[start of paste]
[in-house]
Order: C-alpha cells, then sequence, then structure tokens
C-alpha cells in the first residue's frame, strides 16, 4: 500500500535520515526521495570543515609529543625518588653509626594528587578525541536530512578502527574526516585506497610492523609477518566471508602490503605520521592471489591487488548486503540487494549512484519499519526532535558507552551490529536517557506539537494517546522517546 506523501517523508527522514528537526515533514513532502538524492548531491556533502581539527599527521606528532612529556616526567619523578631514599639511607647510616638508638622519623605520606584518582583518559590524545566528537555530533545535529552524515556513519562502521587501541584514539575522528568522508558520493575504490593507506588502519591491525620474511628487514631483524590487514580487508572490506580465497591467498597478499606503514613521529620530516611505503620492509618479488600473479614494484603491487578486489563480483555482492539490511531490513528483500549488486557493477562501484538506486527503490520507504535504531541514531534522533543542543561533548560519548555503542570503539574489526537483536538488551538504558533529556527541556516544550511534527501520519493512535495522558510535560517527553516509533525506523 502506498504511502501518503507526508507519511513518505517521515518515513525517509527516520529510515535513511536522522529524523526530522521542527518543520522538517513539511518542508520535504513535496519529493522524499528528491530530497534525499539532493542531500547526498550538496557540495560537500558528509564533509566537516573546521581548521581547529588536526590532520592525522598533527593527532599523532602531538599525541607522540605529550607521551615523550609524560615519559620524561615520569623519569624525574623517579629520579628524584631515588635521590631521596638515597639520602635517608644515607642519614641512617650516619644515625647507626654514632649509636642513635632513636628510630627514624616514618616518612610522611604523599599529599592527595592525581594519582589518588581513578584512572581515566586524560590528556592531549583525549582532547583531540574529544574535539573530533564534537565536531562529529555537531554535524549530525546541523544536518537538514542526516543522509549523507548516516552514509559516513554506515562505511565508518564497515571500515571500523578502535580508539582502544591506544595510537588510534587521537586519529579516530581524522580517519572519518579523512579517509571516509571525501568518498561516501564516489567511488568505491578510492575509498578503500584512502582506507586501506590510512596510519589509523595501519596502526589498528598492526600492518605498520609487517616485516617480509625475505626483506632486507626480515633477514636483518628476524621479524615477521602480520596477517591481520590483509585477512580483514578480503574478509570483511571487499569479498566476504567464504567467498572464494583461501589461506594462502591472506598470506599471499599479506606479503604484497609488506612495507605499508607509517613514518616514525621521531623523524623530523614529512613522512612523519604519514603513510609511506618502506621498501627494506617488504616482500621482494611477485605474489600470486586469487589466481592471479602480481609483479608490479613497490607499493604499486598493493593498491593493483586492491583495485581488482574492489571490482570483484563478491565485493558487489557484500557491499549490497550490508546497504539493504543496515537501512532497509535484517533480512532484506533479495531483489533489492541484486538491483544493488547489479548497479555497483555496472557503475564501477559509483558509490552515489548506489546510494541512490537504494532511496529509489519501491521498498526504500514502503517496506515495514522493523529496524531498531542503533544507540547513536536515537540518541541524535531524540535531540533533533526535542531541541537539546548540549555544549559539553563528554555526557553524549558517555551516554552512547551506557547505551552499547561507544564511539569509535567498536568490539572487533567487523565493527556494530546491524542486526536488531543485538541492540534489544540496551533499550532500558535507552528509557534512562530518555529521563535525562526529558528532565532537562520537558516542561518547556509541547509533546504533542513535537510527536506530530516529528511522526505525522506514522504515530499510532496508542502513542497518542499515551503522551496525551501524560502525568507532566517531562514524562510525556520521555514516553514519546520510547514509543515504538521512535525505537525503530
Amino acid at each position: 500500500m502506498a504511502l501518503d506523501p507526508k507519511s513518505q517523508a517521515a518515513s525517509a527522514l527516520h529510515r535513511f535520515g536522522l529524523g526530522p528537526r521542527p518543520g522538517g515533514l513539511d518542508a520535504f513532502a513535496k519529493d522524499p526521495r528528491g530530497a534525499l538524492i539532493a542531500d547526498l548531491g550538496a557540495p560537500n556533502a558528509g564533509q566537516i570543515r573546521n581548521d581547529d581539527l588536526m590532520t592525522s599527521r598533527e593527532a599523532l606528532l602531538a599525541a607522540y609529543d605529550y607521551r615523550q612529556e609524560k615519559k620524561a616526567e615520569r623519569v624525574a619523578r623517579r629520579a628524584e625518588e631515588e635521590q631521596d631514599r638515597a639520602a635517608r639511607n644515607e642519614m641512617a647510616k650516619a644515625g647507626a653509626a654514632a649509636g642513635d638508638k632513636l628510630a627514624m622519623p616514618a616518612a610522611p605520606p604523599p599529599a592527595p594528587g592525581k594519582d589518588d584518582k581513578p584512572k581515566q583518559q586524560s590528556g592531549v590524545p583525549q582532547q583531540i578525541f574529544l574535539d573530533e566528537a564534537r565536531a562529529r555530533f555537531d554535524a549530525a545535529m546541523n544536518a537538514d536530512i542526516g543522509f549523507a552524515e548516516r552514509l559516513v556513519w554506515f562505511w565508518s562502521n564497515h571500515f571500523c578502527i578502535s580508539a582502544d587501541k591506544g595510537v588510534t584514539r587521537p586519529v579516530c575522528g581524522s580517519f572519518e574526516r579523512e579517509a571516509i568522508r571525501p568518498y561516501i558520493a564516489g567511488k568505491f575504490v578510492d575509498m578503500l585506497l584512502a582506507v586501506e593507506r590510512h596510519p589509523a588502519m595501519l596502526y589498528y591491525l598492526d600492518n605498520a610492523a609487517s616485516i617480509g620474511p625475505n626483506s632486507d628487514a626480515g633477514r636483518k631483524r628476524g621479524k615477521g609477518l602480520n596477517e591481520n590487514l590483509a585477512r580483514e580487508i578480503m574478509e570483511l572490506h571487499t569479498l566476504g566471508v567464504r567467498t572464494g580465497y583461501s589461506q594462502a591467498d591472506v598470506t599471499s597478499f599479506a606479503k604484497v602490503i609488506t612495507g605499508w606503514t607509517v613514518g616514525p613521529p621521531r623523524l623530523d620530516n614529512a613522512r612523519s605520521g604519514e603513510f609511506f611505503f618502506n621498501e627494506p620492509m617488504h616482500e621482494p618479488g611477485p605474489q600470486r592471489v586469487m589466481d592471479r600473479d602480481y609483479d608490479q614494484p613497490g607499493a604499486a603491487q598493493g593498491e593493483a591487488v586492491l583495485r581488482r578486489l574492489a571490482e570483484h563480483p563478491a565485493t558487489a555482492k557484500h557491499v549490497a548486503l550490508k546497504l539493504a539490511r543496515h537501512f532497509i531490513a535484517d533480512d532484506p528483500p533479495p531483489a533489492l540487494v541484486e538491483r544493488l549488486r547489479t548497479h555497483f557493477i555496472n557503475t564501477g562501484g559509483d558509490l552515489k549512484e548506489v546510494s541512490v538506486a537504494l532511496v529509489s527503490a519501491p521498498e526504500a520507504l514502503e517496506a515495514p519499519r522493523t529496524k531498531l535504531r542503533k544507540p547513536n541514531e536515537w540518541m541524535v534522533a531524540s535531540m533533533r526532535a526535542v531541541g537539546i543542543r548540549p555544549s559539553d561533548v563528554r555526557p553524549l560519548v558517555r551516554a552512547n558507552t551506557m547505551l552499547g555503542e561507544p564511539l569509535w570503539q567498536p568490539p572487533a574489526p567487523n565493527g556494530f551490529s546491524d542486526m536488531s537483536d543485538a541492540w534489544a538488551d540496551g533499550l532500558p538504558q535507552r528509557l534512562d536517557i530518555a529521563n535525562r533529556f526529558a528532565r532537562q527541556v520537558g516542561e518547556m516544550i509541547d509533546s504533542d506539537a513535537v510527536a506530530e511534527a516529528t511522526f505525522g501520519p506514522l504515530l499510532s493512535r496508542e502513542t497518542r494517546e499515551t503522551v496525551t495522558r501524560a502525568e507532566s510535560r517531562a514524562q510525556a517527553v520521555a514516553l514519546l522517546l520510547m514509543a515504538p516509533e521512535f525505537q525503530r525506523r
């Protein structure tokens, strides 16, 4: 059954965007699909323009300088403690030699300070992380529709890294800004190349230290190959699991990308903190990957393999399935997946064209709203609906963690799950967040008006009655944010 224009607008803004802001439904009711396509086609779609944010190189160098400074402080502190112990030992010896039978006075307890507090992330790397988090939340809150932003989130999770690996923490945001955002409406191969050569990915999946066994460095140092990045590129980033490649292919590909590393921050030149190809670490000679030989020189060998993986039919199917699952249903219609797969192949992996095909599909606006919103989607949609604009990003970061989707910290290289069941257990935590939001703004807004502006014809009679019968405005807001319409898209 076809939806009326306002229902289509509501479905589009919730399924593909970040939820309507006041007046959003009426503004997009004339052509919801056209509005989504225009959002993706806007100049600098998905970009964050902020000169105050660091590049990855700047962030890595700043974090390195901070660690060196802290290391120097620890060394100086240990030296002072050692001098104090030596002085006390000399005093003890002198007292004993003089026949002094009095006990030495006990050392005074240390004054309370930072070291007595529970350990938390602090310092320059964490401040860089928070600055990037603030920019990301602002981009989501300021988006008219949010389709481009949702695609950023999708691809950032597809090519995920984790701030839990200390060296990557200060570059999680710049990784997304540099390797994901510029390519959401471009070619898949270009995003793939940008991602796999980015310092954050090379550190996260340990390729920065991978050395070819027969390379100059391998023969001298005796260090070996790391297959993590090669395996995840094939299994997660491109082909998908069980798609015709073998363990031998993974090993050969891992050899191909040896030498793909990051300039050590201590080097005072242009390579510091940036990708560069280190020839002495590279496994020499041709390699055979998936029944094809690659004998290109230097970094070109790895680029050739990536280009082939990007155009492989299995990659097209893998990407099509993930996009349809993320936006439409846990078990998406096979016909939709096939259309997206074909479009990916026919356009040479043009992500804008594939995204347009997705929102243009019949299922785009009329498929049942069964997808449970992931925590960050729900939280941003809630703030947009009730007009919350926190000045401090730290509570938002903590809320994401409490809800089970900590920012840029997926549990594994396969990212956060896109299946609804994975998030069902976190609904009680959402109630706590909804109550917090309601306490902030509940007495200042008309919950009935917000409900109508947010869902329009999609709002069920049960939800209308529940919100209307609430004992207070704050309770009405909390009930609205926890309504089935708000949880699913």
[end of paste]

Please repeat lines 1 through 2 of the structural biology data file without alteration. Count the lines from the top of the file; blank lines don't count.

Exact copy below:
[in-house]
Order: C-alpha cells, then sequence, then structure tokens